Created: 2005-11-02 by MichaelVogt
Packages affected: apt, python-apt
Automatic Updates - automatic installation of (security) updates, possibly even when the current user has no sudo privileges
When ubuntu is used by a user without sudo privileges, he cannot upgrade it with security updates. This can mean that a machine will be vulnerable to security risks for a prolonged period of time. Also, some people just don't care about updates and other technical stuff. They just don't want to be bothered and want ubuntu to keep itself updated and secure.
Alice runs a Ubuntu/stable system and has broadband. She is not interested in the system a lot but wants to get timely security updates automatically.
Bob runs Ubuntu/stable on a server and wants an easy way to automaticaly check/install security updates nightly.
Malone runs a server and is very conservative. He only wants to install security upgrades manually after he read the changelog of all packages.
This spec describes a tool which will allow unattended package upgrades for a certain set of packages on a ubuntu system.
There are various problems associated with unattended upgrades. The debian packages are not designed for unattended upgrades. Various things may require user intervention.
- package may prompt in the postinst script (using the read command)
- package may ask questions with debconf
- conffile questions may be asked by dpkg
Fortunately, there are only few packages that ask prompt using "read". But especially for universe, it can not be guaranteed that they do not do this. Important packages like the kernel, libc, etc do it still.
Debconf questions can be tackled by running with it with the noninteractive frontend.
Conffile questions may come up if a package ships with an insecure configuration by default and the conffile is updated in the package, but the user modified that conffile (security upgrades like this happend in the past).
To address the above problems, a policy for security upgrades must be put into place. Packages must be prepared to adhere to it.
The policy should include:
- don't prompt
- do the right thing if debconf is set to non-interactive
- no changed conffiles (if not *absolutely* required)
We will limit ourselves to security upgrades for the installed distro (origin: $disto-security). If anything is installed/upgraded that does not come from ubuntu-security, we will ignore it. Conffile changes must be detected before the package is actually installed; if they occur, the package must not be installed, but be kept back. A logfile for each upgrade (or keep-back) should be written to /var/log/auto-upgrade (to be confirmed). For kept-back upgrades, the update-notifier icon should show up.
The actual unattended upgrade tool will be written in python with python-apt. It will check for available upgradeable packages and check if they originate from $distro-security (e.g. dapper-security). If so, it will simulate an install in its cache and check that
- all dependencies (that may be required to install) come from security as well
- no removals are required (and the cache does not break from this change).
It will then download the packages and examine them for possible conffile prompts. Any package that would prompt will be kept back. The rest is installed if possible.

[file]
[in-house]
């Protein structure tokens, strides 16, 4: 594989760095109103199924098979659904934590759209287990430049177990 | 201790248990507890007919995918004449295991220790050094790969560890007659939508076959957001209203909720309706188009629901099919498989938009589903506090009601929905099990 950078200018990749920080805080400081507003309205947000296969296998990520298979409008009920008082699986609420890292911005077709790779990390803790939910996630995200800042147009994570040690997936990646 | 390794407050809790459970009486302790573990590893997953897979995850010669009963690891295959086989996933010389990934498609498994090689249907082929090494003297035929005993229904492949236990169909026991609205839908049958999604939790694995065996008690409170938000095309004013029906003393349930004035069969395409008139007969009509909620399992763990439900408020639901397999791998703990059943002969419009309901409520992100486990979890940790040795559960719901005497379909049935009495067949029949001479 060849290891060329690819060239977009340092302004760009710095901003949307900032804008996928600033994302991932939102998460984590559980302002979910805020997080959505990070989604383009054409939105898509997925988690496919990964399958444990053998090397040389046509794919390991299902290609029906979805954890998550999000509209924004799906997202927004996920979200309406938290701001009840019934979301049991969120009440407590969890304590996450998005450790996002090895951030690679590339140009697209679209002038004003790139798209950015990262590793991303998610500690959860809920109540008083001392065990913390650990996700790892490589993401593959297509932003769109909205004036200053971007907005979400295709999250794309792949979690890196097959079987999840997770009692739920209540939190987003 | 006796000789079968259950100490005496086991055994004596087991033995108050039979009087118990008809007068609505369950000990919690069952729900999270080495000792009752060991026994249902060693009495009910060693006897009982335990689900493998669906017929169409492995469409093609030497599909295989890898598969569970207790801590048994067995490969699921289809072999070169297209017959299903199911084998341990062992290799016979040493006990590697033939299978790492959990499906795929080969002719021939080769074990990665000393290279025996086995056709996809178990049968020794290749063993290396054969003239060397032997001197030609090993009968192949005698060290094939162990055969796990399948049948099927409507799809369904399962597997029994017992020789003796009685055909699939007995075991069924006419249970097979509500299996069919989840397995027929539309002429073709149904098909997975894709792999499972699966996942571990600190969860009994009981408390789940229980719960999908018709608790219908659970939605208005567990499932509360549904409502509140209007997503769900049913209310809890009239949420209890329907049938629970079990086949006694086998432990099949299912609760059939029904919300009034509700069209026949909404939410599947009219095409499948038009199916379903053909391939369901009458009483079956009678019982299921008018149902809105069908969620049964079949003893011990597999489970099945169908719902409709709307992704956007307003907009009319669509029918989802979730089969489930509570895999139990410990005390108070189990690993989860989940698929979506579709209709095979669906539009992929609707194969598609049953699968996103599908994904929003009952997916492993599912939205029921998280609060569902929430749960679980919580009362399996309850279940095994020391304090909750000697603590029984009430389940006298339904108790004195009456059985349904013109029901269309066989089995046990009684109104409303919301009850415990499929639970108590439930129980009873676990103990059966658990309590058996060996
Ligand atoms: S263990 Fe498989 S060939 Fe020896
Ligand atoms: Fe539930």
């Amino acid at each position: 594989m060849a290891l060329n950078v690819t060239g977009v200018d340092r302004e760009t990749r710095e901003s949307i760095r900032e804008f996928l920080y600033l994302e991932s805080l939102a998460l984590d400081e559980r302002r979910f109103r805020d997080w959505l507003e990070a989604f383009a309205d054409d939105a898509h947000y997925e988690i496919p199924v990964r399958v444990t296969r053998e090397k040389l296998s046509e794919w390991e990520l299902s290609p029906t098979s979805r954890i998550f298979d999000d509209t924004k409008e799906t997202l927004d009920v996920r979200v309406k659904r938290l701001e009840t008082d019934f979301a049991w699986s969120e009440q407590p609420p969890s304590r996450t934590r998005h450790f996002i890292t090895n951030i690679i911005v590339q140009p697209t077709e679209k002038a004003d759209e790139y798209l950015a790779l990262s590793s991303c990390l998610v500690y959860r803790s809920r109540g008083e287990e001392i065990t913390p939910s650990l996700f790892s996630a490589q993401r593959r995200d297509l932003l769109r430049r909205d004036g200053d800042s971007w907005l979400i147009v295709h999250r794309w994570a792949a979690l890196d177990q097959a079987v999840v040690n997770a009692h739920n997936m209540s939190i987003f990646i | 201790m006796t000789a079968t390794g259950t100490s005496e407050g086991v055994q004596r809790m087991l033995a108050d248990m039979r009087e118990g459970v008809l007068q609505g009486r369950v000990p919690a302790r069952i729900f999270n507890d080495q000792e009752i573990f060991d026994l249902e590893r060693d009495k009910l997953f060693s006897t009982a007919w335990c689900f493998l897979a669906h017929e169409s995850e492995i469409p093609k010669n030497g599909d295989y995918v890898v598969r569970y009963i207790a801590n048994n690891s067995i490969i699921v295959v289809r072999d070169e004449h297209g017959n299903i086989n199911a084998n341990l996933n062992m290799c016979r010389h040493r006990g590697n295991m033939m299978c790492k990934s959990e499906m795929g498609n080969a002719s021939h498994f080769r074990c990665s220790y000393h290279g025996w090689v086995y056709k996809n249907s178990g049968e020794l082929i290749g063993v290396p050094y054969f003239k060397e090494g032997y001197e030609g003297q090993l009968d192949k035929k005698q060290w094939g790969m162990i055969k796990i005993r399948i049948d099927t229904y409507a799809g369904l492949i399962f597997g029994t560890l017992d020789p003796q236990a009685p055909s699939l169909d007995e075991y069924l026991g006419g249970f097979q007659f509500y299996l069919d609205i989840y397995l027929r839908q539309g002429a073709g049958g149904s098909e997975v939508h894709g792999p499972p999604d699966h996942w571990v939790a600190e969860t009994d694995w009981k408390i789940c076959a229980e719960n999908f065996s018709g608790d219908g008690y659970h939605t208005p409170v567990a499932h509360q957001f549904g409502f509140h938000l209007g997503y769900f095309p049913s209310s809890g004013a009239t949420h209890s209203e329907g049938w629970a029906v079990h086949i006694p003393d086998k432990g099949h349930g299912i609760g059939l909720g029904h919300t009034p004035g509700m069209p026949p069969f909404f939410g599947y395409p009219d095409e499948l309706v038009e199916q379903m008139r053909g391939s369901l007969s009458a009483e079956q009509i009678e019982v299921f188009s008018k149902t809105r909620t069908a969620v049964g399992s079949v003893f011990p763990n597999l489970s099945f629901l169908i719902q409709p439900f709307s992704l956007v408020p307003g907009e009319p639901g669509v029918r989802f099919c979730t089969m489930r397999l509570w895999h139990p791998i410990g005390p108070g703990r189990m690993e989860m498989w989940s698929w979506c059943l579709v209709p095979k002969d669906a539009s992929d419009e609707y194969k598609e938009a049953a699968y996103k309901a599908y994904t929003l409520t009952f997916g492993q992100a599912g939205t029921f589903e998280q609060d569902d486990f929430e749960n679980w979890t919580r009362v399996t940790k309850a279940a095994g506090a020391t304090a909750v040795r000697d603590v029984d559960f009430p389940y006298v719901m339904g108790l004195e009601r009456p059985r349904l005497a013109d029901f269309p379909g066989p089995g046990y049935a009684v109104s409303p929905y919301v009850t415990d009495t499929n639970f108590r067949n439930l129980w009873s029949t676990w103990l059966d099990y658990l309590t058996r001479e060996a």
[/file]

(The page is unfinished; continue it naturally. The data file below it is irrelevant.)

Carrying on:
The tool will be tied into the apt cron-job we have already have. The cron job will be extended to have a APT::Periodic::Post-Run-Hook (to be confirmed) with a list of commands that are executed after the regular APT::Periodic actions. This will ensure that the Packages list is always up-to-date, and that the packages are already downloaded to the cache (if the user selected that).
With the hook in the apt.cron script, we can ship the unattended upgrade tool in a seperate package.
Alternatively a option like APT::Periodic::Upgrade-Interval for the automatic upgrades can be added to the cron-job directly. This means that the python-apt code would have to be shiped with apt and the user must have python-apt installed to make it useful (if python-apt is not installed, it must output a error to the log).
No production code has yet been written. The code below gives an overview of what is planed. It will try to upgrade the various upgradeable packages and see how that affects the cache. This is not final, but it shows what is planed.
1 import apt 2 3 def check_changes_for_sanity(cache): 4 if cache.BrokenCount != 0: 5 return False 6 for pkg in cache: 7 if pkg.markedRemove: 8 return False 9 if (pkg.markedInstall or pkg.markedUpgrade) and \ 10 pkg.candidateComponent != "breezy-security": 11 return False 12 return True 13 14 cache = apt.Cache() 15 pkgs_to_upgrade =  16 for pkg in cache: 17 if pkg.isUpgradable() and \ 18 pkg.candidateComponent == "dapper-security": 19 pkg.markUpgrade() 20 if check_changes_for_sanity(cache): 21 cache.clean() 22 assert cache.BrokenCount == 0 and \ 23 cache.InstallCount == 0 and cache.RemoveCount == 0 24 for pkg2 in pkgs_to_upgrade: 25 pkg2.markUpgradable() 26 else: 27 pkgs.append(pkg) 28 29 # TODO: download and check for possible conffile prompts 30
- update-notifier would need a way to determine whether (and why) the pkg database is locked. Write an informational file next to the dpkg lock when acquiring it?
- Stale locks may be a problem. Frontends should catch SIGINT and cancel their locks; the boot process should remove any stale locks.
- flock has advisory locks which can be used on a directory you cannot write in.
- DoS? -- one option would be to use an advisory lock to inform user processes, but not to make that the locking protocol between APT frontends; i.e., it should be entirely advisory for frontends; only the main fcntl lock should be mandatory.